• Increased productivity (for example, because maintenance and repair work can be planned, thus optimizing the working window)
  • Development of a robust, condition-oriented servicing strategy for machines and equipment. Preventative and corrective measures can be planned for the optimum point in time
  • Improved processes and product quality
  • An assured innovative lead due to extra knowledge that can be used for prototype development

New opportunities for machine manufacturers:

  • New price models, e.g. pay-per-use instead of demanding an upfront fee for a machine
  • Improvement in product life cycle management

Architecture and technologies

Get an overview of your components and data and find out about processing opportunities. There’s no need to change your entire infrastructure. There are easy ways to collect data and integrate it into the everyday decision-making process. As a technician, for example, you could start familiarizing yourself with the IoT framework by looking at the Eclipse projects Milo, Ditto, and hawkBit. To process and display the data centrally, IoT platforms such as can be used. It’s likely that the data you need is already available in your environment, but in some cases, sensors need to be installed. As a rule, you cannot dispense with the generally central processing of data. Our advice to you: Don’t be discouraged by thoughts of a supposedly overwhelming architecture. Here, too, simplicity comes up trumps.

Normally, you must take the following infrastructure elements into account:

  • Network (wired or wireless): Receives context information from all machines or devices and ensures that they are all being monitored for abnormal behavior
  • IoT platform: Once the data has been retrieved from various different sources and protocols, it must be brought together, displayed, and interpreted
  • Saving data: Data can be saved in the cloud or at the local site (on-premise)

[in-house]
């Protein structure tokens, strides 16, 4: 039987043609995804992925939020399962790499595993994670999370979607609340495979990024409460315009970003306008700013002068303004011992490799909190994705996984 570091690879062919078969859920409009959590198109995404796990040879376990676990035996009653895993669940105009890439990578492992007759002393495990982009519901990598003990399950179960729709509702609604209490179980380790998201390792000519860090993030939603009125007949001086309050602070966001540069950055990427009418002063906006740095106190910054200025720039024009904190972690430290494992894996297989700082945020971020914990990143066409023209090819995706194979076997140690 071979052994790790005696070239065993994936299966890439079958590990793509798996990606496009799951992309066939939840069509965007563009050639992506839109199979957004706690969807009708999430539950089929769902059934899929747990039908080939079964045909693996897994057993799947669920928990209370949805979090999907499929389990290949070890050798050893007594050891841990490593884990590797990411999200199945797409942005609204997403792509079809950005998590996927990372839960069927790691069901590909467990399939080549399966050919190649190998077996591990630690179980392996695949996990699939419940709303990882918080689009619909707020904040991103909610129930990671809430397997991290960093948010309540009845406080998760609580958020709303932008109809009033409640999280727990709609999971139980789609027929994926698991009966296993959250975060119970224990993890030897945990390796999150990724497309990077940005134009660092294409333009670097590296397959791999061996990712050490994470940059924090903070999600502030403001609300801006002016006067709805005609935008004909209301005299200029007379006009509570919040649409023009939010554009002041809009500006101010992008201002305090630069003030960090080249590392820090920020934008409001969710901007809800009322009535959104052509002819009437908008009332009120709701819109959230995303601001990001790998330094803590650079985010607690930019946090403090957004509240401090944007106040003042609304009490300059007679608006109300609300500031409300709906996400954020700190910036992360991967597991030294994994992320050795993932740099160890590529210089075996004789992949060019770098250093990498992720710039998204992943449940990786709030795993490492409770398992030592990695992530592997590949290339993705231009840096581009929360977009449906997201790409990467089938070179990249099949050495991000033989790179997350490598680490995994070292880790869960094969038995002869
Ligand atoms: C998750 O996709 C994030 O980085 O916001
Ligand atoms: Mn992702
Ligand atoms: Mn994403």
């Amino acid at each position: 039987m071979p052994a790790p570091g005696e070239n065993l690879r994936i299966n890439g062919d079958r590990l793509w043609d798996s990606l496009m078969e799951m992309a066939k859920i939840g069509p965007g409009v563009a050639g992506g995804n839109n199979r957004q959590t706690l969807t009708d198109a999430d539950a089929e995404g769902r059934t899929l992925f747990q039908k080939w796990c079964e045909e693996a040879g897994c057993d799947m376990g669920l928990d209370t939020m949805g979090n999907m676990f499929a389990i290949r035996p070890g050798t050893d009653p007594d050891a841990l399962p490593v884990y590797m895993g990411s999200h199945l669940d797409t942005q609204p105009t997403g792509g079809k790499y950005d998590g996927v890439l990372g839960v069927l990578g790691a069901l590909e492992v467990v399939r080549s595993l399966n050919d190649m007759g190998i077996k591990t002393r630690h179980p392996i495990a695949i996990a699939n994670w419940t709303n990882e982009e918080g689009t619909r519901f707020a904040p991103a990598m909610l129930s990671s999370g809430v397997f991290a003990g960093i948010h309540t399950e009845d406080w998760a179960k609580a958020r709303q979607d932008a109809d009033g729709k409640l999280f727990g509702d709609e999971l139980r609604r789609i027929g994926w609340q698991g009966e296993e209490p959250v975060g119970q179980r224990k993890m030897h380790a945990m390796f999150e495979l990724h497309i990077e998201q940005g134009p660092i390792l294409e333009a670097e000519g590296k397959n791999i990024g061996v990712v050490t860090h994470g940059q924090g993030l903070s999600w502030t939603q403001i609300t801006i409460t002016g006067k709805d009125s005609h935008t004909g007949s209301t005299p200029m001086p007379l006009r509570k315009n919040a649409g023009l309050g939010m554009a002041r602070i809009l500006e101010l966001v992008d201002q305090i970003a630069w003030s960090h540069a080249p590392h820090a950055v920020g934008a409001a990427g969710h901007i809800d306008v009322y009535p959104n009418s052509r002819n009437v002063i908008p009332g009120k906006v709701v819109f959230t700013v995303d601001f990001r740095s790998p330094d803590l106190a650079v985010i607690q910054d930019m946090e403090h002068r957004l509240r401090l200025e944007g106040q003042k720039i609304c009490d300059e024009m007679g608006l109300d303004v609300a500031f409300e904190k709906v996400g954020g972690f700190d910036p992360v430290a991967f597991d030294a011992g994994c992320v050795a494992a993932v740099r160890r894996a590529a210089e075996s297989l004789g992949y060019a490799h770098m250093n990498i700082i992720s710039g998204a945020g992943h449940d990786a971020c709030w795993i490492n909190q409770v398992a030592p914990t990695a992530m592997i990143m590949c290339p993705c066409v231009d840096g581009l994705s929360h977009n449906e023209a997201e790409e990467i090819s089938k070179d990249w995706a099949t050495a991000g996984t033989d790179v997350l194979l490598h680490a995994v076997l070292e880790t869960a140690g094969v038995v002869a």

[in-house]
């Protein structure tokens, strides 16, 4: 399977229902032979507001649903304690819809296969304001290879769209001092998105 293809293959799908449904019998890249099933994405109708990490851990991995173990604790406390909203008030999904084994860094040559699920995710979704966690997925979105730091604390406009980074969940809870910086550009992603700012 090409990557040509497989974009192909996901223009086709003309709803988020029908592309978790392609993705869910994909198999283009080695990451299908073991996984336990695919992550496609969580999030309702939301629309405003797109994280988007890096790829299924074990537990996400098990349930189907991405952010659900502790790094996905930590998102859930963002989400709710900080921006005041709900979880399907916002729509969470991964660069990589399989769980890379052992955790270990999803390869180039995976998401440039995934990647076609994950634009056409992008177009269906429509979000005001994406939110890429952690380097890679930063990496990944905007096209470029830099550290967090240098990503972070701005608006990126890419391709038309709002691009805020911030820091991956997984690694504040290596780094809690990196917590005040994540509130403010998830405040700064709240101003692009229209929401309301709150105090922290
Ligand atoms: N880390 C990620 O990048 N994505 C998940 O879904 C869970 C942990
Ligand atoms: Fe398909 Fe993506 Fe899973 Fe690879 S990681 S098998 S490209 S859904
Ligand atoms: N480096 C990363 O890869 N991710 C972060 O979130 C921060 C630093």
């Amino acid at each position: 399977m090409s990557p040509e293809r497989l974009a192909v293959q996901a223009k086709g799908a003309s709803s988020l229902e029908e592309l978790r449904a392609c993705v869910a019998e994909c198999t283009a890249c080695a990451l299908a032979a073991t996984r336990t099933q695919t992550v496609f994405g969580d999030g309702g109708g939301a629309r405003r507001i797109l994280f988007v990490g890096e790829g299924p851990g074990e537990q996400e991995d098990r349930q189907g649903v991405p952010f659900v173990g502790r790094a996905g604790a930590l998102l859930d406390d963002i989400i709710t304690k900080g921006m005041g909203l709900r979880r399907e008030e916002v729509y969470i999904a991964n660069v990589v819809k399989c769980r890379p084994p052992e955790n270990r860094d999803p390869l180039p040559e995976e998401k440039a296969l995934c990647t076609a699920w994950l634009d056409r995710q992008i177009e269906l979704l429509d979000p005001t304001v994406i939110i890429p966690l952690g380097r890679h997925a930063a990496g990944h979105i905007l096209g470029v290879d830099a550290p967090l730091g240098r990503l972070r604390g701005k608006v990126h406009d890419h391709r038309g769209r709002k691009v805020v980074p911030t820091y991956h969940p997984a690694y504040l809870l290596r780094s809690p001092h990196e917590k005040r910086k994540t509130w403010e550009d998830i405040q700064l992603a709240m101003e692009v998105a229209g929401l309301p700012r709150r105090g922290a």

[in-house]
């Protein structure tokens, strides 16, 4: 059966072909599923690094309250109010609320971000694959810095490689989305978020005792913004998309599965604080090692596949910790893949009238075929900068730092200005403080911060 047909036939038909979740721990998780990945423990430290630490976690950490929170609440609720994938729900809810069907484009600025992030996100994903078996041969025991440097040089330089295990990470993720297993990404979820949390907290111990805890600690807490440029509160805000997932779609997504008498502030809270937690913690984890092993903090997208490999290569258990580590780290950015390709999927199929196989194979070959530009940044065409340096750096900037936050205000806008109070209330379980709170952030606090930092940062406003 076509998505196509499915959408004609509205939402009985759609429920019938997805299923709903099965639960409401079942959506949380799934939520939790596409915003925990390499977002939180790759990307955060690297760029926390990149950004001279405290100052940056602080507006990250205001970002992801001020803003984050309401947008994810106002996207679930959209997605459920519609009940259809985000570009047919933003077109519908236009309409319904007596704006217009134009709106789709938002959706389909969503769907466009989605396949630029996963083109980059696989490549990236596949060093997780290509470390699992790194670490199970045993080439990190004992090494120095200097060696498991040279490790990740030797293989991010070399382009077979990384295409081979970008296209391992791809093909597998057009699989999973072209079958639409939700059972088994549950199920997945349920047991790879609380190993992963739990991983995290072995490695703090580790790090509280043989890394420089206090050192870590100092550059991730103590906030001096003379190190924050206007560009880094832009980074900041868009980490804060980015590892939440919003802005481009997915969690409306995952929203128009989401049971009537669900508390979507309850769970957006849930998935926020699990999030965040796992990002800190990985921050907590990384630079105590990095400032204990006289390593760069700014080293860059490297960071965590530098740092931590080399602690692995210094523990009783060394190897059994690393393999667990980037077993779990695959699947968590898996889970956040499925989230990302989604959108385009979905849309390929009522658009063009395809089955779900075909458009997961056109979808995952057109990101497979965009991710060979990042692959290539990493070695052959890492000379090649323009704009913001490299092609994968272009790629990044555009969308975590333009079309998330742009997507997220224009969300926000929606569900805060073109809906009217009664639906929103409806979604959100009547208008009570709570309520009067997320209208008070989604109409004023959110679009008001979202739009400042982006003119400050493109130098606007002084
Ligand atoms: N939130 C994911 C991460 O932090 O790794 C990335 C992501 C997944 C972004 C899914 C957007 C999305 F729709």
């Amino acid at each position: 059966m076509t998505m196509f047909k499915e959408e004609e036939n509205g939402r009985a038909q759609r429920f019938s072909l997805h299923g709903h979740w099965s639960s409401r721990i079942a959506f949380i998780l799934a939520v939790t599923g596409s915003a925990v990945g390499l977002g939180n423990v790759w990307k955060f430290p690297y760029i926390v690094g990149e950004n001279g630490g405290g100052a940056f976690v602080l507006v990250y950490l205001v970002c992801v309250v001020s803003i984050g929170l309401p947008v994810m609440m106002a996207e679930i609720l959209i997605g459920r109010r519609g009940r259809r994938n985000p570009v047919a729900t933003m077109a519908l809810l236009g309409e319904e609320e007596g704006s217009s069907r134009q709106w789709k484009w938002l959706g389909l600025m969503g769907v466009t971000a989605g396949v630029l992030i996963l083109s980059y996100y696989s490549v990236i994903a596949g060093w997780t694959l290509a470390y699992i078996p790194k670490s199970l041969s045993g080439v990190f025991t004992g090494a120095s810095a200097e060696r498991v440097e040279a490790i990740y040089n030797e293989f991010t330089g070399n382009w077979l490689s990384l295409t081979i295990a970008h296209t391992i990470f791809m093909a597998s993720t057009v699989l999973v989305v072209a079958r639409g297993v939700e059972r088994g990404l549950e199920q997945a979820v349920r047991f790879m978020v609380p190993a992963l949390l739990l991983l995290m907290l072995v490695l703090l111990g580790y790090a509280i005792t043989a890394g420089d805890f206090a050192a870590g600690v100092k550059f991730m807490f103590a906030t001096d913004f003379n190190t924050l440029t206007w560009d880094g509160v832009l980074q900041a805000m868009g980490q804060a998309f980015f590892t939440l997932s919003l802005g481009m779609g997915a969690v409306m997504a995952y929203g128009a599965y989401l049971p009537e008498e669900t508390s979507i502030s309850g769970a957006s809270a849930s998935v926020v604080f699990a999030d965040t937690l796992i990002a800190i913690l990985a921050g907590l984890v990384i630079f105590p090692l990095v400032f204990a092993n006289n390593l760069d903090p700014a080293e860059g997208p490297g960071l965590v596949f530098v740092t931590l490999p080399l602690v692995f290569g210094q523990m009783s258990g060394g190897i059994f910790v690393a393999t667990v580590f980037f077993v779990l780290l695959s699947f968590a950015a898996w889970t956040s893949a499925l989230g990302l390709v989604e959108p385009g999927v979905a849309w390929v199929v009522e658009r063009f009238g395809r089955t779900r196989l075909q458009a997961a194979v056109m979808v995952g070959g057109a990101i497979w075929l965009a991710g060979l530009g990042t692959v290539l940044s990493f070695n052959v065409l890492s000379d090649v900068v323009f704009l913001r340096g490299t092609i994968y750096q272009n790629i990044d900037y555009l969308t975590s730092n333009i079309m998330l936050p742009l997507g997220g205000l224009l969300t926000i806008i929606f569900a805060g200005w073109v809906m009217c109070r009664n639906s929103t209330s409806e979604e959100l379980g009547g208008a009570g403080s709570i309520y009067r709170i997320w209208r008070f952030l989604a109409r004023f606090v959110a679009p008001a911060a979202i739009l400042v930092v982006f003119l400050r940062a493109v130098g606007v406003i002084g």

Simplified Architecture for Condition Monitoring.
Source: Own representation

Cyber security and data protection

Cyber security is particularly important when it comes to operational technology: On the one hand, the data reveals information about the core processes and on the other hand an attacker can take control of the devices if they are insufficiently secured. So who should get access to the data? Where is the data saved? Where is the data evaluated? Locally (on-premise) or in the cloud? How can you prevent incorrect data from being “smuggled” into the system in order to falsify the analysis or diagnosis? What links do the old machines use to transmit data? It makes sense to include security-relevant aspects such as access rights, network restrictions, and encryption during data transfer right from the initial prototype stage.

Condition monitoring of equipment.
Source: Own representation


The business case is clear, the architecture and technologies have been selected, and the security requirements have been defined. Now comes the implementation. Once you’ve made sure that the machine can communicate with the right protocols in the desired way, you’ll see that some of your initial assumptions will need to be revised. This is because sometimes only real life can tell you which data is truly meaningful. So it’s important to get working on the real-life setup as quickly as possible. Consequently, you start with data acquisition and concentrate on the refinement of the app (so visualization, for example) only towards the end of the project. The focus is on corporate value and not on the technological “wow” factor. It’s important to keep your single business objective in mind.